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A rebuttal to Terence Corcoran’s “OSFI and the bureaucratization of corporate governance”

Terence Corcoran launched a scathing attack against recent regulatory announcements by the Office of Superintendent of Financial Institutions (OSFI) and the Ontario Securities Commission (OSC) on assessing and interviewing directors, and strengthening gender diversity, respectively.

OSFI announced, in a draft advisory, that it intended to ask for curricula vitae of, and interview, certain directors and senior management, who include oversight functions. The Ontario Securities Commission, in a request for comment, has proposed disclosure amendments that include addressing term limits; the representation of women on boards and in executive officer appointments; and internal targets that companies could set to achieve greater gender diversity.

Mr. Corcoran calls OSFI’s announcement a “bureaucratization” of governance; contends that the OSC will “force” women directors onto boards in a “social policy agenda”; and calls an academic study “Junk Science,” while accusing the study’s authors of “manipulating” their data: a very serious charge. All these contentions warrant a counterpoint.

Currently, financial institution and public company directors are self-selected by themselves or, worse yet, management. Shareholders may not propose their choice of, or remove incumbent, directors. They press for this right, otherwise known as “proxy access,” (e.g., shareholders who own 3% of common shares for three years can propose up to 25% of a board’s directors in an uncontested election), but boards resist. Company management has challenged proxy access in court, and has won.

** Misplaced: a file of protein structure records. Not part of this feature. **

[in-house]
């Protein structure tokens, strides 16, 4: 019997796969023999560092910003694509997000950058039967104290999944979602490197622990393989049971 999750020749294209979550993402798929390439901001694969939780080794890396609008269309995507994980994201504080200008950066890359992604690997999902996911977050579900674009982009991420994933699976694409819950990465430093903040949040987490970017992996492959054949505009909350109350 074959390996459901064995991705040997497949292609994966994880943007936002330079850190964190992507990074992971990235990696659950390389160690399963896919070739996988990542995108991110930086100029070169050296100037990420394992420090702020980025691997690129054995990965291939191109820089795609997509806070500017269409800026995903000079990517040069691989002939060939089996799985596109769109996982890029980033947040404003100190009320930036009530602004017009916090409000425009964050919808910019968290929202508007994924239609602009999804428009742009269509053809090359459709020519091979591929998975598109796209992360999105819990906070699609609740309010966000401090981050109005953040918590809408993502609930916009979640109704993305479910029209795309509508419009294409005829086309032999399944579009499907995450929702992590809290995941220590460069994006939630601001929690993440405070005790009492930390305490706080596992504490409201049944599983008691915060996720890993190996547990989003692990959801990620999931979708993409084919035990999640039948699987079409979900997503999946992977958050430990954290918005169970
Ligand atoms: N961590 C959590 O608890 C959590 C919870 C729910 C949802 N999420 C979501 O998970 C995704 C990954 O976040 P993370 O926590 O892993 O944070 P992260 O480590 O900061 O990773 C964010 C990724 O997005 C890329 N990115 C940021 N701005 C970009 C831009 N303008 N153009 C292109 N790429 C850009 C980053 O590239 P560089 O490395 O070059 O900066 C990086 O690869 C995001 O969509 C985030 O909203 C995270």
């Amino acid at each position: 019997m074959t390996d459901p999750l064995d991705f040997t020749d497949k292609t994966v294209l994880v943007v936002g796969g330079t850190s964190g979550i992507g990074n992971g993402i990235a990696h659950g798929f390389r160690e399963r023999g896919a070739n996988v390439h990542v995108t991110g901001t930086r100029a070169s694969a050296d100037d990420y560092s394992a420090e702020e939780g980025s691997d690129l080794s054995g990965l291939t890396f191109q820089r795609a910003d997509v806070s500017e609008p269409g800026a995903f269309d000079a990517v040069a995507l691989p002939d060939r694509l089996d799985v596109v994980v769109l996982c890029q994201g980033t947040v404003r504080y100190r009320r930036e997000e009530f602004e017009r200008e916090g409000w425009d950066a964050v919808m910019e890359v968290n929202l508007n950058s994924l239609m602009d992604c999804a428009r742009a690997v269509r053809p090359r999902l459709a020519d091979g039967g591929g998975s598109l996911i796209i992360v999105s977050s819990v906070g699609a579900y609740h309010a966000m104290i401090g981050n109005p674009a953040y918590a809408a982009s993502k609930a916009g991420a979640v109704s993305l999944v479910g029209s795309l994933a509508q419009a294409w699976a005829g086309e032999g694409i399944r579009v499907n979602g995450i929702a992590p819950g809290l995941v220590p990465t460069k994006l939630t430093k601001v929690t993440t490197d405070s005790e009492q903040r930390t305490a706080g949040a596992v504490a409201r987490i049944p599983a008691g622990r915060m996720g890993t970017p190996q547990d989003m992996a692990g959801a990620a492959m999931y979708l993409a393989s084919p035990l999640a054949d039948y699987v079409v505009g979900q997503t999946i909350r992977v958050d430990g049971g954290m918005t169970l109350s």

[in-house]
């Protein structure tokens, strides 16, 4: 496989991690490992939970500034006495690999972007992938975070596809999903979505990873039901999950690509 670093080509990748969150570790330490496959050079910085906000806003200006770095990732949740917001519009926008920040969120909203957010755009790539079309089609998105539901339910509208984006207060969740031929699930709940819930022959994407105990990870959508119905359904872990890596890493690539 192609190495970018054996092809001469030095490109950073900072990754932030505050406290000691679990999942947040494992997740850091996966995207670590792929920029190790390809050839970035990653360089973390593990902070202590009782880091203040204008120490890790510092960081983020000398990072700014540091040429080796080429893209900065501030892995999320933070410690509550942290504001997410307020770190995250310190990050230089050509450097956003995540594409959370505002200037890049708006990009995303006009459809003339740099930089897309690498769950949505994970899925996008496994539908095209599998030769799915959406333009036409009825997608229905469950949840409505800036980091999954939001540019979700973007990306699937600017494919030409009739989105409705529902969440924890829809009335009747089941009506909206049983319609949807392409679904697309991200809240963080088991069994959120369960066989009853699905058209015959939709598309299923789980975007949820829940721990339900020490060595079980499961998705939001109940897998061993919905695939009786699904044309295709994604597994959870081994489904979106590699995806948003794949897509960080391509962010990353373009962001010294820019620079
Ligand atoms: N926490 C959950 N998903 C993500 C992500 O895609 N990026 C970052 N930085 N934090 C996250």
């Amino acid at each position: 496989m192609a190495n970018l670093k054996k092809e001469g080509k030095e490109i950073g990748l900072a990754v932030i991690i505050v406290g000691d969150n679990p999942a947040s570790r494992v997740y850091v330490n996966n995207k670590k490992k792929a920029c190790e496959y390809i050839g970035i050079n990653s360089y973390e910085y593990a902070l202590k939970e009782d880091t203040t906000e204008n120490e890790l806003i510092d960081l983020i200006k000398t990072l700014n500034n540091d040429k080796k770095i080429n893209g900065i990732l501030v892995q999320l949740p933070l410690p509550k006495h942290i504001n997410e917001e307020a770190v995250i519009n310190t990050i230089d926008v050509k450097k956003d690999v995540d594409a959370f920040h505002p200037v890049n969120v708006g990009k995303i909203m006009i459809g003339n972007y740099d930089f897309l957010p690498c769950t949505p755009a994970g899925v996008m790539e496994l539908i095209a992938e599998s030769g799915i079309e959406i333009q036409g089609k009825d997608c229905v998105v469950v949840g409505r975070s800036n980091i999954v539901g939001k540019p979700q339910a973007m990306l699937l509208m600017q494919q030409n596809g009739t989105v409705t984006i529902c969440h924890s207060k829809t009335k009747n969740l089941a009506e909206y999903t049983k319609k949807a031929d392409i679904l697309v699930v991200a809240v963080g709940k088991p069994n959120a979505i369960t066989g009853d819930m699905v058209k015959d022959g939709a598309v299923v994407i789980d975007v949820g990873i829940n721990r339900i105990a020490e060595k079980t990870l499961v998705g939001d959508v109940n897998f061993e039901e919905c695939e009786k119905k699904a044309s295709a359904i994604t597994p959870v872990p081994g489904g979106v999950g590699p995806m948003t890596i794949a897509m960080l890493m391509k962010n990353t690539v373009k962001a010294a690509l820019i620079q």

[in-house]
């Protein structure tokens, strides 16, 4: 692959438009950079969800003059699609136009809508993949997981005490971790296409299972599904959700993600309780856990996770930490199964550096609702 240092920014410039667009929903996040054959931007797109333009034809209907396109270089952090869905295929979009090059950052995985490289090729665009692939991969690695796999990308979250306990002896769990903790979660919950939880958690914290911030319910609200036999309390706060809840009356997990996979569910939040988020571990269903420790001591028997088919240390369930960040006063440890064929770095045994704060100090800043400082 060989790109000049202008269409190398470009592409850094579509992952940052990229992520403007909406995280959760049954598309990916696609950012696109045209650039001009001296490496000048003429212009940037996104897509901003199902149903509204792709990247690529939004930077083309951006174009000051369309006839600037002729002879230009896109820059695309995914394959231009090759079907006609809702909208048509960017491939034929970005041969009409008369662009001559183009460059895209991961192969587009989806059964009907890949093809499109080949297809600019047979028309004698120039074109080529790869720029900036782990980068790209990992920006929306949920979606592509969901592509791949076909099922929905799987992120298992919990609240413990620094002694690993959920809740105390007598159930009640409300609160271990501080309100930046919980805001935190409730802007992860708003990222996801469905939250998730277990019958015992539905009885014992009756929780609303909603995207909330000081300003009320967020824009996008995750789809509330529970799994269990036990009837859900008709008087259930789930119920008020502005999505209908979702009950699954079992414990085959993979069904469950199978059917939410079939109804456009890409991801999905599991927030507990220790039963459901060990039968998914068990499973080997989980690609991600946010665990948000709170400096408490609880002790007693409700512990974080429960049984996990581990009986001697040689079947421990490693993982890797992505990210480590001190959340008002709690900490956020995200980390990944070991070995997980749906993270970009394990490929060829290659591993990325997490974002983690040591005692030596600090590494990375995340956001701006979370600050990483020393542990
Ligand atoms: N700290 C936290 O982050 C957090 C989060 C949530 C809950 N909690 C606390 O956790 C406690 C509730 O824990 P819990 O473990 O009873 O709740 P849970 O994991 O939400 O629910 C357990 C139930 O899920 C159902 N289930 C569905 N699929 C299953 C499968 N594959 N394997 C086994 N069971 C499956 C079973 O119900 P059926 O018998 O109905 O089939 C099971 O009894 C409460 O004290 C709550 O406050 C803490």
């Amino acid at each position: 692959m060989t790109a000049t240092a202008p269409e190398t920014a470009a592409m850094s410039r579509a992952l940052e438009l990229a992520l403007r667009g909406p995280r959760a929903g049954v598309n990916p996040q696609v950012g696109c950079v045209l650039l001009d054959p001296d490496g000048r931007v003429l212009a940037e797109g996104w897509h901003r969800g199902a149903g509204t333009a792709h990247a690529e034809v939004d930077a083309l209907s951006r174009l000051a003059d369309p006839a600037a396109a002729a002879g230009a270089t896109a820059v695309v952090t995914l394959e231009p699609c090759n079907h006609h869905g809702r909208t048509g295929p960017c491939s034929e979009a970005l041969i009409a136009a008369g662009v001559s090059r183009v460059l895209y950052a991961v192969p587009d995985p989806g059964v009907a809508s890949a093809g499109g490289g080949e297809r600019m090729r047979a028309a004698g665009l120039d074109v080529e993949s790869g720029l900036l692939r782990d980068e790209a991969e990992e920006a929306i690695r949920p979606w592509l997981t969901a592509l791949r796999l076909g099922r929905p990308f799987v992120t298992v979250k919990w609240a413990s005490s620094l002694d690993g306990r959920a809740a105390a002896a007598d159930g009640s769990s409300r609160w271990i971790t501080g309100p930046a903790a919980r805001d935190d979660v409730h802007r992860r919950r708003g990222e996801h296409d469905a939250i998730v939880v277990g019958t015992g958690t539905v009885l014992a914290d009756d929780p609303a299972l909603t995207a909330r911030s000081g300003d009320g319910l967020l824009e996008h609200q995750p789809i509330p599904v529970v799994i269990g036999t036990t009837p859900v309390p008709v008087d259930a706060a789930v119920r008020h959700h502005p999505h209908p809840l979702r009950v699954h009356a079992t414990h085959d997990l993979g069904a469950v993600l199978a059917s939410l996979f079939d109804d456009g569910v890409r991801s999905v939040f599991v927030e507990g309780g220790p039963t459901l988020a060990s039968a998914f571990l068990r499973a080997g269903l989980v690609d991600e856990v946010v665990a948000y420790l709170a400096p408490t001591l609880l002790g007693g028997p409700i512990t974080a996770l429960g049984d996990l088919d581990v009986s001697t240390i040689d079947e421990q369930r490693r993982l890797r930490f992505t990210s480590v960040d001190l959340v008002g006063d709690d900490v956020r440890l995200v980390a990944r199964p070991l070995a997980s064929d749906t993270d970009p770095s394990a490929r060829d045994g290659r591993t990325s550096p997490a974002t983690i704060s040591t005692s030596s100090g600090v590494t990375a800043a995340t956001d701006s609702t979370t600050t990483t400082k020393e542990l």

Therefore, there is no third party oversight or validation of director skills, qualifications and selection. This reality enables self-interest, entrenchment, recruitment on the basis of personal relationships, discrimination, and directors who do not possess requisite expertise and background.

My own research and work with boards suggests directors can and often are conflicted through gifts, donations, offices, vacations, jobs for acquaintances, prior friendships, and other perks that management gives them. I have observed and assessed bank directors who tell me they do not understand acronyms that are being discussed. One director, emblematic of many, told me, “we don’t understand derivatives.” I have witnessed directors: arrive unprepared for meetings; fall asleep at meetings; who have “not made a single contribution in years” (according to other directors); and who do not do “any of this” (proper risk management). In one instance, a female director was proposed to a largely male OSFI regulated board, and a male director remarked “she’s attractive … since she likes skiing and sailing, she’ll be a good board member.” In another, a director asked “You want us to appoint a lady to our board?” A board chair once told me “There are only twenty women in Canada who are board ready.” (The qualification to be a director is often minimal: over 18, not bankrupt, and not insane.)

I also regularly conduct reviews of significant companies where directors are lacking in relevant industry and risk expertise. This is not true of all boards.